A week before the Derby Lord Alfred Douglas dreamt that Signorinetta would win and so a placed a five-pound bet on her, despite friends telling him not to.[3] On 3 June 1908, ridden by Billy Bullock, she started at odds of 100/1 against seventeen colts for The Derby in front of a huge crowd which included the King and Queen and several other members of the Royal Family. Signorinetta was not among the early leaders but she began to make rapid progress from half way and hit the front two furlongs from the finish. She was never in any danger of defeat and won easily by two lengths from Primer and Llangwm in a time of 2:39.8. Despite the mile and a half trip and the exceptionally hot weather, the filly looked as though she had hardly exerted herself afterwards: according to one report "she would not have blown a pinch of snuff off a sixpence".[4] Signorinetta's time in the Derby was considerably faster than that which was recorded by the Derby winners, Ard Patrick, Diamond Jubilee and Rock Sand.[5] To date Ginistrelli, along with Arthur Budgett are the only two successful owner/breeder/trainers of the Derby winner. Signorinetta was only the fourth filly to win the race and to date only two fillies have won since. In 2002 The Observer rated her win as one of the ten greatest shocks in sporting history [6] and she is only one of the three 100-1 Derby winners.

Two days after the Derby she attempted to become only the third filly to win the Derby and Epsom Oaks double. She started at odds of 3/1 against twelve fillies including Rhodora who started favourite. Half a mile into the race Signorinetta's task was made considerably easier when French Partridge fell and brought down Rhodora. Signorinetta raced in second place until the turn into the straight, when she moved into the lead and ran on strongly to win easily by three quarters of a length from Lord Falmouth's filly Courtesy, with Santeve third. In contrast to the silence which had initially greeted her win in the Derby, Signorinetta's second Classic win was greeted enthusiastically and Ginistrelli was personally congratulated by the King.[7] Signorinetta then finished unplaced in her remaining three races.[5] On her first start after Epsom, Signorinetta started 13/8 joint-favourite for the Royal Stakes over ten furlongs at Newbury but finished fourth to White Eagle, being apparently unsuited by the slow pace.[8]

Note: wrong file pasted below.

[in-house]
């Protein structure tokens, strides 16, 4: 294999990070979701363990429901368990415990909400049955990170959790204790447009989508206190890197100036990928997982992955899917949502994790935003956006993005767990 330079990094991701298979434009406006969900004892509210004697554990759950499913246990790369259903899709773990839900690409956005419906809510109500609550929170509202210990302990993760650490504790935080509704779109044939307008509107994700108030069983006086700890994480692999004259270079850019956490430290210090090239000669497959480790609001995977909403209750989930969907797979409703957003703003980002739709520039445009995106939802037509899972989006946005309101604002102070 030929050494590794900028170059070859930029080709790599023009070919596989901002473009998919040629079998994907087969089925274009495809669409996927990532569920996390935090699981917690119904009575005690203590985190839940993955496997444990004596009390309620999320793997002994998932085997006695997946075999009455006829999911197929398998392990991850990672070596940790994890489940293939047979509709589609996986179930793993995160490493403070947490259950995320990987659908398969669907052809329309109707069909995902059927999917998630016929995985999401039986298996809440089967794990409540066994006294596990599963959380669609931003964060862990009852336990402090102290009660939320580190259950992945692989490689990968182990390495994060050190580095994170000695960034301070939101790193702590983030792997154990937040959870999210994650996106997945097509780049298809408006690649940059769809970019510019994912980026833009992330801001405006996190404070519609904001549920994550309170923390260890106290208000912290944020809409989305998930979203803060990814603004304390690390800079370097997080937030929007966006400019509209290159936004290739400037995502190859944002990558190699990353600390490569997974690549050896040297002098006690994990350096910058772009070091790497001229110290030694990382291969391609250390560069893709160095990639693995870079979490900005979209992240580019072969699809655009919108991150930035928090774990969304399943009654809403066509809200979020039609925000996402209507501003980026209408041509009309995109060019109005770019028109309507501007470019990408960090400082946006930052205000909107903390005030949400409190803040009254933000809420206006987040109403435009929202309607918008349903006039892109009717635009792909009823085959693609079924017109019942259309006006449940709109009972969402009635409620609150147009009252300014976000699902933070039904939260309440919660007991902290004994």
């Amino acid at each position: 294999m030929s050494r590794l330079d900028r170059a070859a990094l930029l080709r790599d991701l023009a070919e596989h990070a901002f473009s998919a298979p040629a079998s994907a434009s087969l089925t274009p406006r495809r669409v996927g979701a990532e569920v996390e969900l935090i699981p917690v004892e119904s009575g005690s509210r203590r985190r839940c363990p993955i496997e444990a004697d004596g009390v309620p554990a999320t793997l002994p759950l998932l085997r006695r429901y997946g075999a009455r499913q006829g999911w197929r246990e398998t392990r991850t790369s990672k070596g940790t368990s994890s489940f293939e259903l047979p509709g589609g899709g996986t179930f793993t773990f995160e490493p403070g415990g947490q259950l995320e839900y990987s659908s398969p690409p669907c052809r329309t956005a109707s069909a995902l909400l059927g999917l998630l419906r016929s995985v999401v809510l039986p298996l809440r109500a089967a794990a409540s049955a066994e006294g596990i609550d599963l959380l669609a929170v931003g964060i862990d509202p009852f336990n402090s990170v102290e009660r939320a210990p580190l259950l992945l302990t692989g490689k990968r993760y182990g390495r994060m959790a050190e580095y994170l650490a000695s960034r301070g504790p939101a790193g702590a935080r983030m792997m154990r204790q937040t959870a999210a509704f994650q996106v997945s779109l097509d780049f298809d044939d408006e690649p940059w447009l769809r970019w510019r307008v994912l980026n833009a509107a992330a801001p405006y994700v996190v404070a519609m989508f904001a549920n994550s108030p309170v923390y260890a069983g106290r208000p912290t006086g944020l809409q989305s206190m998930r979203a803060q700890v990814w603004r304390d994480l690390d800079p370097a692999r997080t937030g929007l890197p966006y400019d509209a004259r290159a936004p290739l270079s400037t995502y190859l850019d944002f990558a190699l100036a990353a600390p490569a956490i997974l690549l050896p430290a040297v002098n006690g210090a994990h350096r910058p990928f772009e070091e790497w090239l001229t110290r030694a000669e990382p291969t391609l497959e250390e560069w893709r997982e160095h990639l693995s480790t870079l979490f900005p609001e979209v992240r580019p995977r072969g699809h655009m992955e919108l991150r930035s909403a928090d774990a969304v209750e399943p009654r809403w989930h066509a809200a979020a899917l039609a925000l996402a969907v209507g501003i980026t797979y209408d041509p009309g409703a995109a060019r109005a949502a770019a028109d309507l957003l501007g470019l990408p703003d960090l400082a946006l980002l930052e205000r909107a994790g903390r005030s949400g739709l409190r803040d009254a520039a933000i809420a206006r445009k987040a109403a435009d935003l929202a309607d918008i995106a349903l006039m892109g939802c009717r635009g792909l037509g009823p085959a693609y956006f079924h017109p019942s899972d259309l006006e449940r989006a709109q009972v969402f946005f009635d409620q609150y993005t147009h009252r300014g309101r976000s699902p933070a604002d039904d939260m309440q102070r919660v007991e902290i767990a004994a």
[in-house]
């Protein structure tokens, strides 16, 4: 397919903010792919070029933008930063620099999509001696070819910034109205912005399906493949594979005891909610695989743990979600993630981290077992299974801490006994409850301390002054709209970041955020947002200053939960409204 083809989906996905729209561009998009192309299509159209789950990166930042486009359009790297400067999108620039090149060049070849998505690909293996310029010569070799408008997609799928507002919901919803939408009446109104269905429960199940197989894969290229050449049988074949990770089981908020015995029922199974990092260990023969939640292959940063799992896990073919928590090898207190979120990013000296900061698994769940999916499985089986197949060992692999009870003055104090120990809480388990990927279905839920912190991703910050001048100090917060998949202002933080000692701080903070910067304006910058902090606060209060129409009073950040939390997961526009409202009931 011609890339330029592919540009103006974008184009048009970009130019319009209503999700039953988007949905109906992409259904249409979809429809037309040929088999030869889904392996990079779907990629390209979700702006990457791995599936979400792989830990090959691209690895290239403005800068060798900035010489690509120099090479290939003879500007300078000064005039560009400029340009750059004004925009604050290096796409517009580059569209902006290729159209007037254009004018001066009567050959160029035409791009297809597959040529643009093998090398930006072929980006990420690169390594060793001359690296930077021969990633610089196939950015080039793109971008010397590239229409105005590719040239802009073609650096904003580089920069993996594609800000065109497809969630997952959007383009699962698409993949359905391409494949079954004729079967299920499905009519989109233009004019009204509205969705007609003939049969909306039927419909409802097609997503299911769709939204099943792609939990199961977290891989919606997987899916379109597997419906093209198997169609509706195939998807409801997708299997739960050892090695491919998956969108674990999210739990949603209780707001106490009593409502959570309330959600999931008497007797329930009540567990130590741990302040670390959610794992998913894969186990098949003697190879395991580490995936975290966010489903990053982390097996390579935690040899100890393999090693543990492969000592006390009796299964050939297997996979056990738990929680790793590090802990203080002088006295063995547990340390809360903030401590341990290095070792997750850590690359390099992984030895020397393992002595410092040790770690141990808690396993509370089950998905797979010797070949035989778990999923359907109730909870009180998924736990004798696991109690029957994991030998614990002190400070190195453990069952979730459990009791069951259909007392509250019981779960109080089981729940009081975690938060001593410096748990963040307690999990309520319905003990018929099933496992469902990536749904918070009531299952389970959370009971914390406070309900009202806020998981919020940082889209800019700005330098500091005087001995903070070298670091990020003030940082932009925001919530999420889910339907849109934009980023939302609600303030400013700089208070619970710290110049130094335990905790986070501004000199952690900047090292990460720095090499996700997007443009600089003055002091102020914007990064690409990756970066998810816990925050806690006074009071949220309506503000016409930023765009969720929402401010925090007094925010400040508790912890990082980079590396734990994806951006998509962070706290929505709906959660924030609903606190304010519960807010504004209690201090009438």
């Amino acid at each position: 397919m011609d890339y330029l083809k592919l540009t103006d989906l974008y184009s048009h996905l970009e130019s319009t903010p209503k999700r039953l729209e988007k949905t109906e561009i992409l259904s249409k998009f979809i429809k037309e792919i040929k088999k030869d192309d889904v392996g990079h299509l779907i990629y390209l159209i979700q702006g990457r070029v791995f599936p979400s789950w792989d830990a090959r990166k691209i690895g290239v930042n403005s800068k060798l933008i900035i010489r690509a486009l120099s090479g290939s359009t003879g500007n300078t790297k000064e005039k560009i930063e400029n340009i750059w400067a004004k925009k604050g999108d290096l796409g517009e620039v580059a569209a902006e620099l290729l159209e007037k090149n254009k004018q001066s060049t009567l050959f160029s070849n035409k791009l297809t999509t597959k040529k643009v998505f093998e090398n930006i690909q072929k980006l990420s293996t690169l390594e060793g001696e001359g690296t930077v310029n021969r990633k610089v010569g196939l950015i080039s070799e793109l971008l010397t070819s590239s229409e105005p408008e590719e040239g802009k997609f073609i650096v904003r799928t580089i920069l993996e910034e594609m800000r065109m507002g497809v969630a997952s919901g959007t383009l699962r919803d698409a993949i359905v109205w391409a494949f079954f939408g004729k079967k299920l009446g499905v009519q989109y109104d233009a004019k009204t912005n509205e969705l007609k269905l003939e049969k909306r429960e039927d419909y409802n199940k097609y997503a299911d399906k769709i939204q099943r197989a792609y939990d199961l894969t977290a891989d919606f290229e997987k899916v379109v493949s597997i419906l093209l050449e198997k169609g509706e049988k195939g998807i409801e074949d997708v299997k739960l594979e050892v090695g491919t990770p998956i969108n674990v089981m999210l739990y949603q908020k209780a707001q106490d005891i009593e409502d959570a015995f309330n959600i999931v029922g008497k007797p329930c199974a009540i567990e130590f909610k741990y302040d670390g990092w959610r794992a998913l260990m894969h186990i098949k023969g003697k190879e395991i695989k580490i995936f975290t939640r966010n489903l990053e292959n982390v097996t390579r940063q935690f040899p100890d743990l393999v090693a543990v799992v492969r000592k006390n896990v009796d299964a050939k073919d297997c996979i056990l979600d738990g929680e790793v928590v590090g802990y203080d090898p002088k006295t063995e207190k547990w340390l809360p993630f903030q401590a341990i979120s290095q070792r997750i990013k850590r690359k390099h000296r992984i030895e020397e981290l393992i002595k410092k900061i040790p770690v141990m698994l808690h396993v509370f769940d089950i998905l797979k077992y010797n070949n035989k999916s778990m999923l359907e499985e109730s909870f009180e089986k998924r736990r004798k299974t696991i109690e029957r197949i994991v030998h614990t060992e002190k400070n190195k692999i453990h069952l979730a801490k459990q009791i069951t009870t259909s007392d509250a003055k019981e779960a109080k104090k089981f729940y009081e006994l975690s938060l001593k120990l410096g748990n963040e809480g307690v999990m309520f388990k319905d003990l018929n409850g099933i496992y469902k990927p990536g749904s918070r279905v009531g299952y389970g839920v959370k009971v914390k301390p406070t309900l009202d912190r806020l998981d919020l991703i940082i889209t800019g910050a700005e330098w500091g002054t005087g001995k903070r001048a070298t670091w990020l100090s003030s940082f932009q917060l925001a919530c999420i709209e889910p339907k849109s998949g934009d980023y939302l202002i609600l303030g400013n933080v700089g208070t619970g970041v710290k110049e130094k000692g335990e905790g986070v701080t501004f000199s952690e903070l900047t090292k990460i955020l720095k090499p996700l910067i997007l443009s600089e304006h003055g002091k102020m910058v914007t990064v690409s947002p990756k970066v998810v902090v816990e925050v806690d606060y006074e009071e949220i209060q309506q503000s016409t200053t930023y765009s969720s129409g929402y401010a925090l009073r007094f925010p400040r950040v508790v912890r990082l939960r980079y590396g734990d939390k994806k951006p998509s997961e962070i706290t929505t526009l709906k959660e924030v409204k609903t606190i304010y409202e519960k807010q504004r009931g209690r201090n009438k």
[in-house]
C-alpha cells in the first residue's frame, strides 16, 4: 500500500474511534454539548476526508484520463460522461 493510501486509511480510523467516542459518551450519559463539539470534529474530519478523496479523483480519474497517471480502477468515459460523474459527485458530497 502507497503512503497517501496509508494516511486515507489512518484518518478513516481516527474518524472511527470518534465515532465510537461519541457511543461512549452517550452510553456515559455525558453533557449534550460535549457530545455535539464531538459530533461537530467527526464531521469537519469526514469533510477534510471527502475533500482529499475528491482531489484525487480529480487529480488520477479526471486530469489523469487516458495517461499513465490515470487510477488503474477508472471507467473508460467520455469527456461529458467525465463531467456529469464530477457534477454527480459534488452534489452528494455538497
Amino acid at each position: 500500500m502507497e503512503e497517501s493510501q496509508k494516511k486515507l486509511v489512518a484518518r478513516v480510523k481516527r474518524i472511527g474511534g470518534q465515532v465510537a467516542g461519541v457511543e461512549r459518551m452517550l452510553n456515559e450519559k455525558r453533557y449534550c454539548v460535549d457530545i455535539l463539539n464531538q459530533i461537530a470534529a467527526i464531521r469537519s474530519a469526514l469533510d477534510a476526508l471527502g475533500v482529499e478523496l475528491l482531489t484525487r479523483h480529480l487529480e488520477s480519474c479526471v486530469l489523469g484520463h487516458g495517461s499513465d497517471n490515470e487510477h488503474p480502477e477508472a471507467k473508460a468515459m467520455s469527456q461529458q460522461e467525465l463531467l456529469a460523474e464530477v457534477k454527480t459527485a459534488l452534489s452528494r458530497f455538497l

In their book A Century of Champions Tony Morris and John Randall rated Signorinetta a below average winner of the Oaks and the worst Derby winner of the 20th century arguing that Llangwm, Sea Sick, Norman, Sir Archibald and White Eagle all ran well below their best form in the Derby.[9]